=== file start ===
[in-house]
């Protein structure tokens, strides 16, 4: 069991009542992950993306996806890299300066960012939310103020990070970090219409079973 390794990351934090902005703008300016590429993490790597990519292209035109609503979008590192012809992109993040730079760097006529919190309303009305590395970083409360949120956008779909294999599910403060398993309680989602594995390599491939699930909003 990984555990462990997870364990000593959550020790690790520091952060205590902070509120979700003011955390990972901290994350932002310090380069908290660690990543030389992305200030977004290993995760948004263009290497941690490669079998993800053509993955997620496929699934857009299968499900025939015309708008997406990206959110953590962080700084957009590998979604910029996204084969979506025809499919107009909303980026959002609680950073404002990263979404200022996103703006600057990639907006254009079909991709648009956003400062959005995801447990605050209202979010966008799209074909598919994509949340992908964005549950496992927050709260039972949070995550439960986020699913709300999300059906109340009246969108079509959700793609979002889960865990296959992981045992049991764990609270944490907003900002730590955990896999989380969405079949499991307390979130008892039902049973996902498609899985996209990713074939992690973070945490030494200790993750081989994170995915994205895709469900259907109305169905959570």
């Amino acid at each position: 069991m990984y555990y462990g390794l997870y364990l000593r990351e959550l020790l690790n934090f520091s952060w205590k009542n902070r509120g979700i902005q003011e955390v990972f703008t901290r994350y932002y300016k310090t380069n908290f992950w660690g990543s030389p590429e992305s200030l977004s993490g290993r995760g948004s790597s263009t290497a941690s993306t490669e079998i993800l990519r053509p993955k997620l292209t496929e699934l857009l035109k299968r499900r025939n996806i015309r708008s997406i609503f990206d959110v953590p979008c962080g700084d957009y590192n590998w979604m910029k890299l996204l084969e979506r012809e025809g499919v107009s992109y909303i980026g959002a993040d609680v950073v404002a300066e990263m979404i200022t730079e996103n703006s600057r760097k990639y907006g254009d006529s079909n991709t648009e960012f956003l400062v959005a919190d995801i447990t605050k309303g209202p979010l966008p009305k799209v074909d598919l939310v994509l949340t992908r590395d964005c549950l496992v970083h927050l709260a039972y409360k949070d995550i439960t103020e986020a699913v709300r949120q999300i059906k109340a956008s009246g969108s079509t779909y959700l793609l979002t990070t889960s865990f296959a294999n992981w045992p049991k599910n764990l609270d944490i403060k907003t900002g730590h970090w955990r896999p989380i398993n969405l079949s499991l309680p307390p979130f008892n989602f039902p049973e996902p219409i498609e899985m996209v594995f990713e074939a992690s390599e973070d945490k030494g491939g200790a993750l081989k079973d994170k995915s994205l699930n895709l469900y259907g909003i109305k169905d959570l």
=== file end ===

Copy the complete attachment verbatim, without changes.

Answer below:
[in-house]
């Protein structure tokens, strides 16, 4: 069991009542992950993306996806890299300066960012939310103020990070970090219409079973 390794990351934090902005703008300016590429993490790597990519292209035109609503979008590192012809992109993040730079760097006529919190309303009305590395970083409360949120956008779909294999599910403060398993309680989602594995390599491939699930909003 990984555990462990997870364990000593959550020790690790520091952060205590902070509120979700003011955390990972901290994350932002310090380069908290660690990543030389992305200030977004290993995760948004263009290497941690490669079998993800053509993955997620496929699934857009299968499900025939015309708008997406990206959110953590962080700084957009590998979604910029996204084969979506025809499919107009909303980026959002609680950073404002990263979404200022996103703006600057990639907006254009079909991709648009956003400062959005995801447990605050209202979010966008799209074909598919994509949340992908964005549950496992927050709260039972949070995550439960986020699913709300999300059906109340009246969108079509959700793609979002889960865990296959992981045992049991764990609270944490907003900002730590955990896999989380969405079949499991307390979130008892039902049973996902498609899985996209990713074939992690973070945490030494200790993750081989994170995915994205895709469900259907109305169905959570």
């Amino acid at each position: 069991m990984y555990y462990g390794l997870y364990l000593r990351e959550l020790l690790n934090f520091s952060w205590k009542n902070r509120g979700i902005q003011e955390v990972f703008t901290r994350y932002y300016k310090t380069n908290f992950w660690g990543s030389p590429e992305s200030l977004s993490g290993r995760g948004s790597s263009t290497a941690s993306t490669e079998i993800l990519r053509p993955k997620l292209t496929e699934l857009l035109k299968r499900r025939n996806i015309r708008s997406i609503f990206d959110v953590p979008c962080g700084d957009y590192n590998w979604m910029k890299l996204l084969e979506r012809e025809g499919v107009s992109y909303i980026g959002a993040d609680v950073v404002a300066e990263m979404i200022t730079e996103n703006s600057r760097k990639y907006g254009d006529s079909n991709t648009e960012f956003l400062v959005a919190d995801i447990t605050k309303g209202p979010l966008p009305k799209v074909d598919l939310v994509l949340t992908r590395d964005c549950l496992v970083h927050l709260a039972y409360k949070d995550i439960t103020e986020a699913v709300r949120q999300i059906k109340a956008s009246g969108s079509t779909y959700l793609l979002t990070t889960s865990f296959a294999n992981w045992p049991k599910n764990l609270d944490i403060k907003t900002g730590h970090w955990r896999p989380i398993n969405l079949s499991l309680p307390p979130f008892n989602f039902p049973e996902p219409i498609e899985m996209v594995f990713e074939a992690s390599e973070d945490k030494g491939g200790a993750l081989k079973d994170k995915s994205l699930n895709l469900y259907g909003i109305k169905d959570l």